by

 

Paul J. Pacheco,

SUNY Geneseo

 

Jarrod Burks,

Ohio Valley Archaeology, Inc.

 

&

 

Dee Anne Wymer,

Bloomsburg University

 

Introduction

          The following report is a brief overview of our 2006 field season at the Brown’s Bottom #1 site, an Ohio Hopewell settlement located in the Middle Scioto Valley, about 10 km south of Chillicothe, Ohio (see Pacheco, Burks, and Wymer 2005).  The Brown's Bottom portion of the Harness Farm is located west of Old Rt. 35 and east of the Scioto River (Lat/Long degree decimal: N39.259446, W82.896466).  Several of the Google Earth Images from 2006 onward show our excavation areas as soil and crop marks.

          A comprehensive report of the 2005 and 2006 field seasons, including materials analyses and examinations of site structure, is nearing conclusion and we hope to publish it in some form in a regional journal.  In addition, several detailed analyses of certain artifact classes and aspects of the project will be published separately.  In fact, the first of these specific studies, an analysis of the bladelet assemblage, is already in print (Snyder et al. 2008).  Detailed studies of the canid remains, mica assemblage, paleoethnobotanical assemblage, and geophysical methods will also be published separately.  The purpose of this report, then, is to document our activities at the site in an image-friendly format in advance of the formal site report.  Here we emphasize the process of the fieldwork and explain how we followed up on the 2005 field season, and in the process provide some images that likely will not make the published report.

          Additional information about the project and the 2006 field season at Brown’s Bottom #1 can be found in an article written for the popular magazine American Archaeology (Burton 2006), which is published by the Archaeological Conservancy.  Our efforts at the site have also been included in a recent synthesis of Scioto Hopewell settlement archaeology by Carr (2008) and in a recent review of the role of magnetic susceptibility methods in North American archaeology by Dalan (2008:20-21).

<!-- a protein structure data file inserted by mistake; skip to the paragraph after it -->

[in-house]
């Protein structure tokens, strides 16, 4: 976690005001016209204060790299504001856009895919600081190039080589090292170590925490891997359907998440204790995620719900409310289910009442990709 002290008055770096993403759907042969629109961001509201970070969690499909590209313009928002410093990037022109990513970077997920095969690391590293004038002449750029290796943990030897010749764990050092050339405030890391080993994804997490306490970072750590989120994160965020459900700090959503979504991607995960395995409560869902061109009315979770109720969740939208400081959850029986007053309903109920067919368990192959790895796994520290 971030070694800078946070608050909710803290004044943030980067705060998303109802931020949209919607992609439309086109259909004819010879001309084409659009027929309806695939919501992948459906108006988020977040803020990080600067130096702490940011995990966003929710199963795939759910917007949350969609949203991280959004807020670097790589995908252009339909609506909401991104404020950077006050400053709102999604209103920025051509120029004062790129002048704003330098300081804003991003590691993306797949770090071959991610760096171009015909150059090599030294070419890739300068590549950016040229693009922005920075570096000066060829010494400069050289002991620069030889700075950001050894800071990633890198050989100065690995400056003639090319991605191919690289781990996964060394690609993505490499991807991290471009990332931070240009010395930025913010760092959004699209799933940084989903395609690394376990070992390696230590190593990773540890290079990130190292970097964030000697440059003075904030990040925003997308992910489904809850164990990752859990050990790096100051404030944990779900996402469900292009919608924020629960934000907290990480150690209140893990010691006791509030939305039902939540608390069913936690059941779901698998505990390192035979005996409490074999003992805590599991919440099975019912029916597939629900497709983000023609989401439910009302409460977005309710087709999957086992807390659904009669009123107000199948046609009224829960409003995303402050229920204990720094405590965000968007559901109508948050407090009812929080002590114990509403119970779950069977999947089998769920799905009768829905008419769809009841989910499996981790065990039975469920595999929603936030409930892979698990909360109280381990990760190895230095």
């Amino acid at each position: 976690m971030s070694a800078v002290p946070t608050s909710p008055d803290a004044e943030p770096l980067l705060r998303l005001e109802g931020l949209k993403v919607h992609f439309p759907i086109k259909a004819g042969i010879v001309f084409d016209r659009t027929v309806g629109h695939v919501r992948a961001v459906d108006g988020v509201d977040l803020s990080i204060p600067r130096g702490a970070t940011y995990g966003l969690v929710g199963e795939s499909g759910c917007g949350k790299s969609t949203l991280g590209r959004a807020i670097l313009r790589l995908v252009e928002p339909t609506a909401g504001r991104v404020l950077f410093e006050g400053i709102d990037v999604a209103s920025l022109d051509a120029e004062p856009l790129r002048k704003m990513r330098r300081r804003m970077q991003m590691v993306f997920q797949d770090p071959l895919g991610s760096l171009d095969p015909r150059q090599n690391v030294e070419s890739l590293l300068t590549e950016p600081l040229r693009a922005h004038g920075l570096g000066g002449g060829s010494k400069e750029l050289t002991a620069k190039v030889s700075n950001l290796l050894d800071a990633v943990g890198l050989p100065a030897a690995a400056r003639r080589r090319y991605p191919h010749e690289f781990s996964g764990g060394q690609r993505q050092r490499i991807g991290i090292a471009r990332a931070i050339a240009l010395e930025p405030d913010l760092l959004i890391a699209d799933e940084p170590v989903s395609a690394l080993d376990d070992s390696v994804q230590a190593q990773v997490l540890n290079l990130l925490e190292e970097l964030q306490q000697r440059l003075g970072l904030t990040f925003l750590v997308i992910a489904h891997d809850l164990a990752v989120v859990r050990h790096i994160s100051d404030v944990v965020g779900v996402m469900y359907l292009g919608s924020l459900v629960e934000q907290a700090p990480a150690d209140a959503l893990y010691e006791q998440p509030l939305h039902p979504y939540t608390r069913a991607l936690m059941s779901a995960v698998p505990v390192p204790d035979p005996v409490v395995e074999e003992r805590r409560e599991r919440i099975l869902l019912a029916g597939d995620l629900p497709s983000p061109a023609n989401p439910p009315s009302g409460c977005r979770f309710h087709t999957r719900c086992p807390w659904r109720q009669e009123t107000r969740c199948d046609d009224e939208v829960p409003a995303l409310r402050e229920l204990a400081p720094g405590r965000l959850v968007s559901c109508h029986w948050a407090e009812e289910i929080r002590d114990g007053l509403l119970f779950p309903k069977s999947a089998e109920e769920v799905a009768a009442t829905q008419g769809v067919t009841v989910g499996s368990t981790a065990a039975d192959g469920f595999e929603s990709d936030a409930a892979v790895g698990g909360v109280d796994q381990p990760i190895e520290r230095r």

An important area of confusion needs to be cleared up before we describe what transpired during the 2006 field season.  In our first report on Brown’s Bottom #1, published here on the OAC website (Pacheco, Burks, and Wymer 2005), we referred to the site by the designation 33RO21.  Apparent in the title of our current report, the new official trinomial Ohio Archaeological Inventory designation for our work is 33RO1104.  The reason for the change is due to the surprising fact that the site numbers listed in Prufer’s (1967) Scioto Survey work are not official OAI numbers, even though they mimic them in style.  Prufer records site Brown’s Bottom 1 as 33RO21 and another site called Brown’s Bottom 2 as 33RO22, which is located 500 meters closer to the Scioto River on the same section of bottoms.  We mistakenly thought that this was the official site name and number; however, 33RO21 in the OAI is actually assigned to the Ginther Mound, located north of Chillicothe.

          To confuse the issue even further, sometime during the late-1970s, the Ohio Historic Preservation Office assigned a separate OAI number for John Blank's (1965) report of Prufer’s brief 1963 excavation on Brown’s Bottom.  At this time the site area was labeled 33RO107, calling the site Brown's Bottom, but designating three linear clusters marked in Blank’s Appendix I as Brown’s Bottom I, II, &  III.  Furthermore, when we plot our grid and excavation units using GPS and a total station, they do not precisely match the OAI locations recorded for the 33RO107 clusters, although it is likely that we are working in cluster I (and hence our original designation of the site as Brown’s Bottom #1).  Therefore, in consultation with OHPO, a new OAI number has been assigned for our 2005-2006 work. From this point forward, the site is assigned 33RO1104—though it will continue to be referred to by the name Brown’s Bottom #1 since it is already well known under this name.  In passing, we would mention that Bob Harness never liked this name, because as he often pointed out, Brown was the name of the farmer, not the land owner; so the field never was “Brown’s Bottom.”

 The 2006 Field Season

          Based on the results of our 2005 work at Brown’s Bottom #1, it was apparent that the site continued southwest of our first 2400 m² magnetometry block.  This conclusion was supported by both the surface collection data and the spatial distribution of excavated features from 2005.  Thus, in March of 2006 we returned to the Harness Farm and added an additional 7200 m² of magnetic gradient data to our original block, bringing the total area examined with this technique to just under one hectare (Figure 1).  The new magnetometry data, which extend to the southwest of the 2005 survey area, revealed quite a number of additional magnetic anomalies representing potential prehistoric features.  Most obvious in these data are a group of probable earth ovens spreading in an arc between 20 meters to 30 meters south-southwest of the structure, onto the topographic high-spot.  Associated with these probable earth ovens are many dozens of lower intensity anomalies that are also potential cultural features.  Our 2006 summer field season focused on testing a sample of these new anomalies, trenching to look for additional structures, and excavating the remainder of the structure discovered during the 2005 field season.